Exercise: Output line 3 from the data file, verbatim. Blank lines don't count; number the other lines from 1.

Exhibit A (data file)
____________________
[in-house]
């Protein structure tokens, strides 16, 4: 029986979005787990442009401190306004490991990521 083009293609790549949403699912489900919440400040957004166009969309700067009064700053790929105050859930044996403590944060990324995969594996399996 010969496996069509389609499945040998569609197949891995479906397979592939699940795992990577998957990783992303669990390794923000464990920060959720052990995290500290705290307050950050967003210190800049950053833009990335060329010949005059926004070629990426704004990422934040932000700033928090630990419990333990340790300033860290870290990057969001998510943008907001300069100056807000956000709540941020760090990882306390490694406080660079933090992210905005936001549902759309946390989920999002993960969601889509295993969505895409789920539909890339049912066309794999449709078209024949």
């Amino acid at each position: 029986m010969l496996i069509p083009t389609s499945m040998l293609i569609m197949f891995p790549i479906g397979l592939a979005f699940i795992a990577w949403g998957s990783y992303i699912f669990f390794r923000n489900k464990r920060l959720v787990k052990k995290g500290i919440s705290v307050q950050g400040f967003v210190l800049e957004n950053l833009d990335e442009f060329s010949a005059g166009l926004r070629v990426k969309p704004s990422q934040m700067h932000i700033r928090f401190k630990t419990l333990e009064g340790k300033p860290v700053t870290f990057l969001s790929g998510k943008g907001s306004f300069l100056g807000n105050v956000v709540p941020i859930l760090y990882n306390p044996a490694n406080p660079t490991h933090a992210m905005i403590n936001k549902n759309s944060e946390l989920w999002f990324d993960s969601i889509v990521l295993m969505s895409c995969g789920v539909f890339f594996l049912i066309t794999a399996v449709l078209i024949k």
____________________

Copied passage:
């Amino acid at each position: 029986m010969l496996i069509p083009t389609s499945m040998l293609i569609m197949f891995p790549i479906g397979l592939a979005f699940i795992a990577w949403g998957s990783y992303i699912f669990f390794r923000n489900k464990r920060l959720v787990k052990k995290g500290i919440s705290v307050q950050g400040f967003v210190l800049e957004n950053l833009d990335e442009f060329s010949a005059g166009l926004r070629v990426k969309p704004s990422q934040m700067h932000i700033r928090f401190k630990t419990l333990e009064g340790k300033p860290v700053t870290f990057l969001s790929g998510k943008g907001s306004f300069l100056g807000n105050v956000v709540p941020i859930l760090y990882n306390p044996a490694n406080p660079t490991h933090a992210m905005i403590n936001k549902n759309s944060e946390l989920w999002f990324d993960s969601i889509v990521l295993m969505s895409c995969g789920v539909f890339f594996l049912i066309t794999a399996v449709l078209i024949k």